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Gerard Kelly (Caen)

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Why I am an Atheist Who Believes in God: How to give love, create beauty and find peace
Why I am an Atheist Who Believes in God: How to give love, create beauty and find peace
Price: 2.42

3.0 out of 5 stars Theological Reflection and Personal Off-loading..., 27 July 2014
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As a long-time reader of Francis Schaeffer's work, I found this insight into the private world of his family fascinating. Frank Schaeffer speaks on behalf of a generation who have parted company with their Evangelical roots, and as such offers us significant insight into the reasons why. If the book has a weakness, for me it is the overlap of theological / philosophical reflections with personal therapy. At tiems I couldn't tell if Schaeffer was airing his considered views or just venting his anger. It's legitiamte to do both, but I felt at times that he had lost sight of the distinction. A recommended read for all those wanting to better understand the current 'post-evangelical' movement.


The First Horseman: Number 1 in series (Thomas Treviot)
The First Horseman: Number 1 in series (Thomas Treviot)
Price: 3.49

5.0 out of 5 stars If only all history could be taught this way!, 27 July 2014
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Derek Wilson is a top-class historian with proven expertise in the Tudor era and a string of books and TV shows to his credit. He is also an excellent storyteller, and the two skills come joyously together in this reformation romp. Readers of C J Samson will recognise the landscape here: the techniques of a modern-day murder mystery applied to a bygone age. Wilson handles the territory well and brings two particularities that lift The First Horseman above the ordinary. The first is that the crime at the centre of the book is an actual event from history. A mystery as yet unsolved in the real world is given a fictional solution. The second is that the characters in this Reformation-era adventure are wonderfully well-rounded. Wilson knows enough of history to recognise that stories in which white-suited heroes do battle with black-hatted villains simply don't work in the real world. His characters are an ambiguous mix of high moral aspiration and base worldly ambition; of faith and commerce; of personal choices and political manoeuvrings. The result is a portrait of Tudor England that rings true, and offers not only a good read but at the same time an excellent history lesson... Highly recommended.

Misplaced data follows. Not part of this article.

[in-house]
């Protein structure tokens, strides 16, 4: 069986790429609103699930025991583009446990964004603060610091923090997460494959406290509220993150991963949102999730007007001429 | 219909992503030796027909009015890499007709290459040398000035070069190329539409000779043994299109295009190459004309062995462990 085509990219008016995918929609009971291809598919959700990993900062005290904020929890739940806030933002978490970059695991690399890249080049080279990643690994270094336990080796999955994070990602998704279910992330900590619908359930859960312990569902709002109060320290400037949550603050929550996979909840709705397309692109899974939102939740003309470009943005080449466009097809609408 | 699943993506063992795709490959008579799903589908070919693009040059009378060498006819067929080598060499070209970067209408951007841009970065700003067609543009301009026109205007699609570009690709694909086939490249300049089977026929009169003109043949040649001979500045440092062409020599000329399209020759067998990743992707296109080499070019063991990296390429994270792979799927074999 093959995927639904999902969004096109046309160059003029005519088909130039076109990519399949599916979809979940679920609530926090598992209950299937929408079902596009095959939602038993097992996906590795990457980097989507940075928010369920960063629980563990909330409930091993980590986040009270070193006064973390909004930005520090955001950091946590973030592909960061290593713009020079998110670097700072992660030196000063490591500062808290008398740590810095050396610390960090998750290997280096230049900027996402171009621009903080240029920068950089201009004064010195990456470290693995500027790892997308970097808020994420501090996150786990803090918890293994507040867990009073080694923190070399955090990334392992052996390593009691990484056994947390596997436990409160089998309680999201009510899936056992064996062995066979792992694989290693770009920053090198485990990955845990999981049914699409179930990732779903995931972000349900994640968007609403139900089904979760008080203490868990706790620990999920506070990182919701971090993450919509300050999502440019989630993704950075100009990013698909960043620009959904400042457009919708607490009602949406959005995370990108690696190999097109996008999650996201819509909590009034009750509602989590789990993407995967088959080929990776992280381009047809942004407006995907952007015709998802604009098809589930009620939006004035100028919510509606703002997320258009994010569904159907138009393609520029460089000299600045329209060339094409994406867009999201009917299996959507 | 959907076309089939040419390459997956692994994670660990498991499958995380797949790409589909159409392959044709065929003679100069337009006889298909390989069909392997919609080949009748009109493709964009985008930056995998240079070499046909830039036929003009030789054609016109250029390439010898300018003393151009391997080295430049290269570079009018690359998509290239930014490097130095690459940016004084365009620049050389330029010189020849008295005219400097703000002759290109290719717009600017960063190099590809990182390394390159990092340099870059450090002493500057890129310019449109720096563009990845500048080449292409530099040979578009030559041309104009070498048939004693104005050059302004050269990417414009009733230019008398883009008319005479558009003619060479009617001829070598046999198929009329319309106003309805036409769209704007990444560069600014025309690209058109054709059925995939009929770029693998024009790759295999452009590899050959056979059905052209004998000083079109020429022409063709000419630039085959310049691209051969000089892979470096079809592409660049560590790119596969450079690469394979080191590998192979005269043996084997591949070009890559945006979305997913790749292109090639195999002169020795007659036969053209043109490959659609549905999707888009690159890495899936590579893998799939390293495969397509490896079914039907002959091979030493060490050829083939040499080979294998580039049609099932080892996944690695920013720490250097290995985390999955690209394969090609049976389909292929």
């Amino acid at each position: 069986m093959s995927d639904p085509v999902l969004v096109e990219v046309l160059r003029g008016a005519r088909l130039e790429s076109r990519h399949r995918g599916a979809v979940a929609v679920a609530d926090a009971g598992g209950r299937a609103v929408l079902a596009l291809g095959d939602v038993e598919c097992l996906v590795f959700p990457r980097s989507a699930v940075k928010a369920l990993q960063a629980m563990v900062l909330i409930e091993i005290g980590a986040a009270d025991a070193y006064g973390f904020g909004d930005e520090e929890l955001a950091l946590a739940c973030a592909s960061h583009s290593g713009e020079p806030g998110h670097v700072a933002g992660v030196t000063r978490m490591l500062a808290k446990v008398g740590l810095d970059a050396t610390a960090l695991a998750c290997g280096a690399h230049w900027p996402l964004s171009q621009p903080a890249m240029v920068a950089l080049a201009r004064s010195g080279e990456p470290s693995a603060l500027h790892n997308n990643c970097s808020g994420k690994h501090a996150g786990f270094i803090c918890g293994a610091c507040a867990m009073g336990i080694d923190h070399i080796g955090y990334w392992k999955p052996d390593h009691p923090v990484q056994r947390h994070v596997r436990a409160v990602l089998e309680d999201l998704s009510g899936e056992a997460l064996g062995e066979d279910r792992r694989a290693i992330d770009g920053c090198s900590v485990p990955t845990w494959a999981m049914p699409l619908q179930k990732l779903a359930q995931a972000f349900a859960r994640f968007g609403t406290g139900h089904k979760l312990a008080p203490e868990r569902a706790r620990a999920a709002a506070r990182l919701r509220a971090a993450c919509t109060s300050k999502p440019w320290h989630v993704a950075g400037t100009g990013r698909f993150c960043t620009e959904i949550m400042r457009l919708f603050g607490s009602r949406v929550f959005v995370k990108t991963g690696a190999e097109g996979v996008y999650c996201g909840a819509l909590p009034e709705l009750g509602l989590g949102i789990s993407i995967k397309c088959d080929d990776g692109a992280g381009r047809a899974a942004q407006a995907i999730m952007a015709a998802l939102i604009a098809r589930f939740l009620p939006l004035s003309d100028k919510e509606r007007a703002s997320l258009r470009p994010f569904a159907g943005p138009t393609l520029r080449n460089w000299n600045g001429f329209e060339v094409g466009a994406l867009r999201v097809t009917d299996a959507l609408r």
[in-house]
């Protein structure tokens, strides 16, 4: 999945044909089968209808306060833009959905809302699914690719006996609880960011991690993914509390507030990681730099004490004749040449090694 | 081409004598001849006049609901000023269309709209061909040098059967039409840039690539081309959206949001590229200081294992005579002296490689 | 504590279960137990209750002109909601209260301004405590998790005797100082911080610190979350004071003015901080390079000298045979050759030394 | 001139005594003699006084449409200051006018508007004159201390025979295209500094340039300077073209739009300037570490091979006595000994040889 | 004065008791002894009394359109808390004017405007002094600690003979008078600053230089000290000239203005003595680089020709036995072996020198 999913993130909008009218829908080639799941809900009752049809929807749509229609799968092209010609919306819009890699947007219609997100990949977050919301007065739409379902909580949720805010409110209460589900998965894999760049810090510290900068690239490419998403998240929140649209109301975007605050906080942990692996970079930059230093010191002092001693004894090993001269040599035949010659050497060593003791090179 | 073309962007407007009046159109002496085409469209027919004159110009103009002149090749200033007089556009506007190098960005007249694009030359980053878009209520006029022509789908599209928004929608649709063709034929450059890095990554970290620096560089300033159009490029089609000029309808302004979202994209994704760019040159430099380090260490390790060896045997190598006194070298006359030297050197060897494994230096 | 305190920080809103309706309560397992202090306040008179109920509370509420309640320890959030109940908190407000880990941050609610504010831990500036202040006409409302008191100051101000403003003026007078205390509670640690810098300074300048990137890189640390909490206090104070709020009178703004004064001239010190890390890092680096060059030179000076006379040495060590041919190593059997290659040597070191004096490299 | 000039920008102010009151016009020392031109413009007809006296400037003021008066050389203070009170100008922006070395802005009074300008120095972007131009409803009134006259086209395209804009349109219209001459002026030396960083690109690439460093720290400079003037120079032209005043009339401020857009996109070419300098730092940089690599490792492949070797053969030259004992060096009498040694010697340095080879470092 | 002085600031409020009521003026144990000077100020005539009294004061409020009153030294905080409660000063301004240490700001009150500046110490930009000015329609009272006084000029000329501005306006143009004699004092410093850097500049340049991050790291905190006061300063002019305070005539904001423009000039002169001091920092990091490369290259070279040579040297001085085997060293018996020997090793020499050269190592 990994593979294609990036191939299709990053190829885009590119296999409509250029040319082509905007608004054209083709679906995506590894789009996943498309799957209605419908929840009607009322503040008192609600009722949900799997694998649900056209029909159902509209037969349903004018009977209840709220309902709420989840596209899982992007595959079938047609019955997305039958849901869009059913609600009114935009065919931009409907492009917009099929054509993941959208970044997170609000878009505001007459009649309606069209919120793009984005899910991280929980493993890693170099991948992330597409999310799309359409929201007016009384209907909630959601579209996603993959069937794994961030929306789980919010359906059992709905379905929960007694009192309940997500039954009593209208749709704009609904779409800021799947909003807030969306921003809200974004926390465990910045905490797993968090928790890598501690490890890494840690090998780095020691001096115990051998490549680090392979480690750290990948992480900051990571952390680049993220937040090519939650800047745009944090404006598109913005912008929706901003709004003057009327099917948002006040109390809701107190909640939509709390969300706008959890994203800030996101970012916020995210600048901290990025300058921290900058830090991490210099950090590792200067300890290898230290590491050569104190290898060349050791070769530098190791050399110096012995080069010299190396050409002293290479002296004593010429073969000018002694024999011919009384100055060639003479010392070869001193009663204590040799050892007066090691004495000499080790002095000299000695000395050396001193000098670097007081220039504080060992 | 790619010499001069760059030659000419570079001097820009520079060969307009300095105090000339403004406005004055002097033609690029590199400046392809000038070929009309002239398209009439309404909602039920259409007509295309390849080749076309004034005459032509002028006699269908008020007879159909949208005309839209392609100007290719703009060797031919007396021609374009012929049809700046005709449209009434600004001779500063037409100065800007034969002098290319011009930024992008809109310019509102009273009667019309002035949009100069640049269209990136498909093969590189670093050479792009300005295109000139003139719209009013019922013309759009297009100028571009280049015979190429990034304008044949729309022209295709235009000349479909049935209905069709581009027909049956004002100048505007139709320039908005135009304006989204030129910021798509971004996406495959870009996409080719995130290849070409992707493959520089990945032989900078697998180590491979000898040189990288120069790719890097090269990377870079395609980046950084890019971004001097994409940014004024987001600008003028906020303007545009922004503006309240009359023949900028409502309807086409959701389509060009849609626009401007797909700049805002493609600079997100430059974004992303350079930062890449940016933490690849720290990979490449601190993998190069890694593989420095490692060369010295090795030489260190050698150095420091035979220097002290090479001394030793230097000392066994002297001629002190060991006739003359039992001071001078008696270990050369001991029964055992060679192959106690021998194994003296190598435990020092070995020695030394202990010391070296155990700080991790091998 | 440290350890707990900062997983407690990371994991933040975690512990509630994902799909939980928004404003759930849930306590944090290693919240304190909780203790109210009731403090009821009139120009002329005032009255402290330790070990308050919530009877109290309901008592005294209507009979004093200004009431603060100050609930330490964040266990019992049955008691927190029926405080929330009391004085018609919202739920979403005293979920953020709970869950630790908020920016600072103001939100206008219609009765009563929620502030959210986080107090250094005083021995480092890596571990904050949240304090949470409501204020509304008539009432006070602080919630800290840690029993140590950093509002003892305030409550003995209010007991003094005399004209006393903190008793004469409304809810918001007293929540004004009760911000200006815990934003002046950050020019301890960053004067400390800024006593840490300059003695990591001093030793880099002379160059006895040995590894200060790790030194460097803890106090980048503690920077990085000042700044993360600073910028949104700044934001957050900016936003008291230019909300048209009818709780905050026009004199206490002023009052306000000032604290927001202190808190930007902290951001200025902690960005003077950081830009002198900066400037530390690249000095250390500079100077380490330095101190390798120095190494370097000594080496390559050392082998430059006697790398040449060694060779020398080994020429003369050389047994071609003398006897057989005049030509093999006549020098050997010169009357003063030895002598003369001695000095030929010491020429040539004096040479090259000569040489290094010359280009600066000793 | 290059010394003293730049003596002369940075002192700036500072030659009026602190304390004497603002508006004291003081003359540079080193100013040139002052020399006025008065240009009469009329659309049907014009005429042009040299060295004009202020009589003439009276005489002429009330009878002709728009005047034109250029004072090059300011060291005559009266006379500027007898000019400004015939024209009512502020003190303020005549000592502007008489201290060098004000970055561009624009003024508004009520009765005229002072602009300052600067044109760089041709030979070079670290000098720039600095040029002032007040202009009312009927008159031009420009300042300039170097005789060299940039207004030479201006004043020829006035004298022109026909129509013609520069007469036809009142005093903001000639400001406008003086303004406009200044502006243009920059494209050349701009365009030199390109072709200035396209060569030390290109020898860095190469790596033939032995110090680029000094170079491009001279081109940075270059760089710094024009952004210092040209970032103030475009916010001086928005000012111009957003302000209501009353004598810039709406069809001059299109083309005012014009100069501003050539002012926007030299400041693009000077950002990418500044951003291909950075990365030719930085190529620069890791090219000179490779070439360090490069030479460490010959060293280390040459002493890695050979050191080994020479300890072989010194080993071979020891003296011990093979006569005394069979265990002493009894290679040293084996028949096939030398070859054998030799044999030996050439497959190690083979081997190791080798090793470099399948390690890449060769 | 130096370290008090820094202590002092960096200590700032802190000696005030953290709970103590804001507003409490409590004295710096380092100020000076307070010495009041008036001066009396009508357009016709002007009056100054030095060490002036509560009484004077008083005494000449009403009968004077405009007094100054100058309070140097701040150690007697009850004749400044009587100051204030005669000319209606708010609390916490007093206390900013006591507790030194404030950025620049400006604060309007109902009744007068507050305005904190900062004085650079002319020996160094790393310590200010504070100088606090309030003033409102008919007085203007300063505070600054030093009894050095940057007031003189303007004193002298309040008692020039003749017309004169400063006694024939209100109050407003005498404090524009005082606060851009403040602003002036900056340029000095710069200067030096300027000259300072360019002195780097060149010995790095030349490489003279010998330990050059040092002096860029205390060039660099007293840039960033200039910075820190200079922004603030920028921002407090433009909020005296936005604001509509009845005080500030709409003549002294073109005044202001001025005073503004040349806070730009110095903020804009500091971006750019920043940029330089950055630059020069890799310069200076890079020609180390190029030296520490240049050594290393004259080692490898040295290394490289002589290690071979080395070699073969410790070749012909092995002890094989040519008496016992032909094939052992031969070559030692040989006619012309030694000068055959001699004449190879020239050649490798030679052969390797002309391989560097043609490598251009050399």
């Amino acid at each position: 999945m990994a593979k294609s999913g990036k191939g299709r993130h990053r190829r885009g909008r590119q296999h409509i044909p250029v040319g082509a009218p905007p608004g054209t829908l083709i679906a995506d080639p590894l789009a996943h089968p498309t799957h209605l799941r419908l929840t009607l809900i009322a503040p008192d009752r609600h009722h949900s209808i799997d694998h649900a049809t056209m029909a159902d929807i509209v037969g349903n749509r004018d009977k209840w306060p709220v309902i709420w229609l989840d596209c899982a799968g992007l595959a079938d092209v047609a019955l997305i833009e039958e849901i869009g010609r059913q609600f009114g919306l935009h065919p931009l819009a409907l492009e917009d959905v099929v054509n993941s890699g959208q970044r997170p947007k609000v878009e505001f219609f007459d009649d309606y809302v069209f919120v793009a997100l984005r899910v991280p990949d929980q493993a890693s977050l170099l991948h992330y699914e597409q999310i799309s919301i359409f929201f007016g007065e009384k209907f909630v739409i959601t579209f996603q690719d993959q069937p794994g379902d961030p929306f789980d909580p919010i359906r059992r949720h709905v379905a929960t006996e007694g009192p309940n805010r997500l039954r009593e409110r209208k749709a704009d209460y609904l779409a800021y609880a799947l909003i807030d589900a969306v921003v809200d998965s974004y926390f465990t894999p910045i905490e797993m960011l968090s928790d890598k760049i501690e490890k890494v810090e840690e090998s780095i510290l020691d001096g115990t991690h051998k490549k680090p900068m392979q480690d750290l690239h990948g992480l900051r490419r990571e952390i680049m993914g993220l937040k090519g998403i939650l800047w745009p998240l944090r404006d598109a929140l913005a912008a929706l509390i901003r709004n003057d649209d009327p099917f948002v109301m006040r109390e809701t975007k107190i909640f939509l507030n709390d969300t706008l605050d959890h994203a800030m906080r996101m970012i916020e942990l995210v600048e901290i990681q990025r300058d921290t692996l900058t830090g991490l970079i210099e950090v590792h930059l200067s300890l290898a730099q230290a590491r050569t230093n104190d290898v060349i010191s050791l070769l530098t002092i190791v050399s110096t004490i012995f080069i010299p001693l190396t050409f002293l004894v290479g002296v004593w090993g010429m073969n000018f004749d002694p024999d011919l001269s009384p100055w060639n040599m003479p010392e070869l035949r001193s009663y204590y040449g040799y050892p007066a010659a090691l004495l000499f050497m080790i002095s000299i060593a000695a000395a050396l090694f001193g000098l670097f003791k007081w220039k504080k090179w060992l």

Archbishop: A novel
Archbishop: A novel
Price: 8.99

4 of 4 people found the following review helpful
3.0 out of 5 stars Anglican Expereince from the Inside, 21 Mar 2014
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Archbishop is a 'big' book in several senses. It is long, it goes deep, and it is not afraid to tackle some very significant themes. Michelle Guinness takes her intriguing central premise - the appointment of our first female Archbishop of Canterbury - and sets it in the context of a church engaged with its culture and rocked by political currents within and without. Not for her the tedious cycle of mumbled liturgies read from dusty prayer books. This is very definitely a contemporary portrait.

The strength of 'Archbishop' is that Guinness knows her stuff. She has lived the vicarage experience from the inside, and has been both a champion and an observer of the empowerment of women over several decades. As a history of that process, exploring the inner machinations of the Anglican Communion, the book is unparalleled. These are the soundings of an authentic and reliable witness.

The weaknesses of the book are in the writing. The technique of building the plot through back-story is sustained throughout, with a constant switching between present events and remembered episodes. If this approach works for you, you'll be sustained in your reading: for me it became quite quickly wearing, and I lost track of the timeline more than once. In the always difficult balance of show vs tell, there is more tell than show, and this slows what could have been a rivetting read.